My “Smoking makes you cool” design has ruffled quite a few people’s feathers in the years it’s been on the stall; something I honestly never thought would happen. Not because I consider it to some sort of intrinsic, self-evident truth but because it’s just a T-shirt. This was clearly somewhat naïve of me; the way some people react, you’d think I was selling swastikas in a synagogue. The way I see it, if a T-shirt espousing an undeniably unhealthy habit is the thing that offends you most in a day, you should either count it as a good day or it’s time to reassess your priorities.
I never intended to offend anyone but now I have I actually really enjoy it. Few things fuel my enthusiasm on the stall like the adrenal buzz of a heated argument: keep whining motherfucker, it only strengthens my resolve.
But then my years in debating class taught me that shouting and swearing do not a persuasive argument make. Throwing crockery and kicking furniture is also frowned upon. With that in mind, I thought I’d offer up some rational qualifying statements by way of a defence.
No-one starts smoking because they want nicotine; no, they start because it looks cool. Part of smoking’s allure comes from the fact that it’s become inherently iconic. Upon explaining this to one of my verbal assailants, she replied “Oh, so killing yourself is iconic, is it?!”
Erm, yes actually. But I digress.
Here I have included pictures of two modern icons and infamous smokers: Audrey Hepburn and Humphrey Bogart. In one picture they are smoking and in the other they are engaging in more wholesome activities.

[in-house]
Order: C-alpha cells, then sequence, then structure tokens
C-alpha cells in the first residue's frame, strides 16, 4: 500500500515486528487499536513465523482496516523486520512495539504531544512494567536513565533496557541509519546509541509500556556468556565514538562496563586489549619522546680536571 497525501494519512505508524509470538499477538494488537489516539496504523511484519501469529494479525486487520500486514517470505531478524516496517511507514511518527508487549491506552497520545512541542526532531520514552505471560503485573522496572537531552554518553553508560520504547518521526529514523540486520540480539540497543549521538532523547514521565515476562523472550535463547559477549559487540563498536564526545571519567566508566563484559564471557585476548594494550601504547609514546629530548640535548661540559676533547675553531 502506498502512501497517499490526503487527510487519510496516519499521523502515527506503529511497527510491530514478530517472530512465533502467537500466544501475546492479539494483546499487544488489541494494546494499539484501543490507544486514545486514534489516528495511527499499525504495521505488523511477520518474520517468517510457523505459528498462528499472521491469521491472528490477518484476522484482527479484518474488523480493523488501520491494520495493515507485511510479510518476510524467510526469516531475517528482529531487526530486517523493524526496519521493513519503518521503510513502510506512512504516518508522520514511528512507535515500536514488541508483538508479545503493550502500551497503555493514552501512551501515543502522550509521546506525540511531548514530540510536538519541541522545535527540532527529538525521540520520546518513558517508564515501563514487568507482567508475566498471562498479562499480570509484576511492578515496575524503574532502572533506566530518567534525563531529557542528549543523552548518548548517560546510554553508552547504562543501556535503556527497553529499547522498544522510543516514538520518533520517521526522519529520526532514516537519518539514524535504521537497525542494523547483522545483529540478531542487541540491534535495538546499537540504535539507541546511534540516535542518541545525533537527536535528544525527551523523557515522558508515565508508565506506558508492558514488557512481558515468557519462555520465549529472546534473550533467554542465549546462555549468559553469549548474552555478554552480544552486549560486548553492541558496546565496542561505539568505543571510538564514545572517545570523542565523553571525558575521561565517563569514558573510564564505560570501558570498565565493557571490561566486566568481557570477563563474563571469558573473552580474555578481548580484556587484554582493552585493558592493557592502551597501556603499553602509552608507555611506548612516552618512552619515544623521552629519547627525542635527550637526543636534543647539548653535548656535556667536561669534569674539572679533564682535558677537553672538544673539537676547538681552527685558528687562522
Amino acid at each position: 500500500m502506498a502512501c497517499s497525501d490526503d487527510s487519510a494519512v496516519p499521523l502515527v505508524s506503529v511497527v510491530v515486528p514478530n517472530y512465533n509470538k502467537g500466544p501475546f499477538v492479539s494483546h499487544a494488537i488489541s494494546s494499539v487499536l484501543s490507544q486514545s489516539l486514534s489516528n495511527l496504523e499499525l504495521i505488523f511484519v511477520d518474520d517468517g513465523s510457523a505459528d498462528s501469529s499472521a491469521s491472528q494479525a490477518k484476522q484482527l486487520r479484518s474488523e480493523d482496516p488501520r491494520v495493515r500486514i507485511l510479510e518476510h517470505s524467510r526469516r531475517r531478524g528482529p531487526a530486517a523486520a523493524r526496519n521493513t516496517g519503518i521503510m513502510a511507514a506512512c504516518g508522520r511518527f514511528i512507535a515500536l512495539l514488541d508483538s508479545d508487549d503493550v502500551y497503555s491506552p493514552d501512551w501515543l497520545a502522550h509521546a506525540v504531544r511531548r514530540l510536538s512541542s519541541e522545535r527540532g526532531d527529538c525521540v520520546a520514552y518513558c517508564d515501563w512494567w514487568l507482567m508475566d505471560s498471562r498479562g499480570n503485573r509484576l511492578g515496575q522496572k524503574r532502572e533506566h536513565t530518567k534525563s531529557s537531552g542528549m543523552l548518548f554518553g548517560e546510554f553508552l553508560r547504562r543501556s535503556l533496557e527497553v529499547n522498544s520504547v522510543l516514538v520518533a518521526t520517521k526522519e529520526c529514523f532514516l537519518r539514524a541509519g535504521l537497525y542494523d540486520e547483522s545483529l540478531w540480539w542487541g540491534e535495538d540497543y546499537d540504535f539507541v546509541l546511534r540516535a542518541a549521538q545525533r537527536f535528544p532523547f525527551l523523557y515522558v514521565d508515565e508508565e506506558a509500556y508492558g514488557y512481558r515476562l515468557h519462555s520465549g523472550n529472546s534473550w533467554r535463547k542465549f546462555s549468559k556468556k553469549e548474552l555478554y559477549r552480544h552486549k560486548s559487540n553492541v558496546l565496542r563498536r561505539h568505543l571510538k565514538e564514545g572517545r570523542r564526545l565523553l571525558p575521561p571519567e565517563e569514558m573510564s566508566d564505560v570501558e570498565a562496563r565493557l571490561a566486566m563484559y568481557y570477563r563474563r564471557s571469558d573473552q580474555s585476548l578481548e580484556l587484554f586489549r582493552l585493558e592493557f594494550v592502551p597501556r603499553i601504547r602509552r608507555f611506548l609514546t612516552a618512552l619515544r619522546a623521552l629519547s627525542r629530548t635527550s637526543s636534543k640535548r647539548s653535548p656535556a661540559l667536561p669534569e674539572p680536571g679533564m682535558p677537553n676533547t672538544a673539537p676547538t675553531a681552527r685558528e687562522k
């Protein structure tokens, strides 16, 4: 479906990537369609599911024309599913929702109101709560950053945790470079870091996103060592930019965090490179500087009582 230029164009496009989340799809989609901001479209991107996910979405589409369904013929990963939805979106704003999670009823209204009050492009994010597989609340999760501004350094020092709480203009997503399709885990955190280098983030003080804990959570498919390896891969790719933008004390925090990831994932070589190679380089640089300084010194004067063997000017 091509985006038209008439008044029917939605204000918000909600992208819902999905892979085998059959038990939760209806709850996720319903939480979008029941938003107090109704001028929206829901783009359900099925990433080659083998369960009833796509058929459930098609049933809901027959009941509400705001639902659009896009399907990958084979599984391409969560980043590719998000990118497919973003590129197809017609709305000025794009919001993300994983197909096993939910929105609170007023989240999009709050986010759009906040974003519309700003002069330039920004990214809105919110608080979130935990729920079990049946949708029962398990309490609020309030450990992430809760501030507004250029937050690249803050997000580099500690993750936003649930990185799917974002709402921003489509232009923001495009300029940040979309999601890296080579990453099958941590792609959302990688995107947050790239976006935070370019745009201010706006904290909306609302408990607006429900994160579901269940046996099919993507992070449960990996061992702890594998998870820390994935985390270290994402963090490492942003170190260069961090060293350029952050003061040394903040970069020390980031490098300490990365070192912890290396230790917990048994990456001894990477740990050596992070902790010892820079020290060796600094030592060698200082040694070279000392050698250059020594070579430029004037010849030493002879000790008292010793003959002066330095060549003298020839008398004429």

Do you see where I’m going with this?
Perhaps these people see me as promoting smoking, but personally I think that’s ridiculous. If someone likes smoking already, then they’re probably going to get the joke; if they don’t already like cigarettes, it’s highly unlikely my T-shirt will cause some sort of epiphany and inspire them to smoke. If you were trying to decide whether or not to quit, I find it very hard to believe that a slogan T-shirt glorifying the habit would encourage them to stay the course and spark up some more. I should certainly hope not.
On the other side of the fence, if I did a T-shirt that tried to discourage people from smoking it wouldn’t be funny, nor would it sell: it’d just be preachy bullshit that no-one in their right mind would buy. Yes, I can see all the fun people in the world queuing around the corner to shove pound sterling into my grubby mitts for a “Smoking is for big, smelly idiots” T-shirt.
One chap who saw fit to defend me (oh my heroic knight on his elegant steed) branded anyone who took issue with the design as “fascists” and commended the design as “a great example of freedom of speech”. I felt this was a little melodramatic and, wanting to avoid a proper conversation with him, refrained from pointing out that my critics were simply exercising their right to free speech too.
Besides, if I was to make a stand against The Man’s attitude towards smoking, I’ll go for something darkly ironic and set myself on fire.
They sometimes mention an acquaintance or family member of theirs who has died or is in extremely ill-health because of smoking. Quite how their emphysema is in some way my fault I’ve never really understood, nor have I been inclined to ask for an explanation. Some people just need to find something to be angry about and I just so happen to be a convenient receptacle for that.
But I really don’t care: if these idiots don’t already see the degree of irony in it or realise that it’s just light-hearted fun then I could give them a detailed PowerPoint presentation projected onto the heavens and they still wouldn’t get it. I have better things to do with my time than converse with these irreparable dullards.
In the immortal words of Carl Barat: “Fuck ’em.”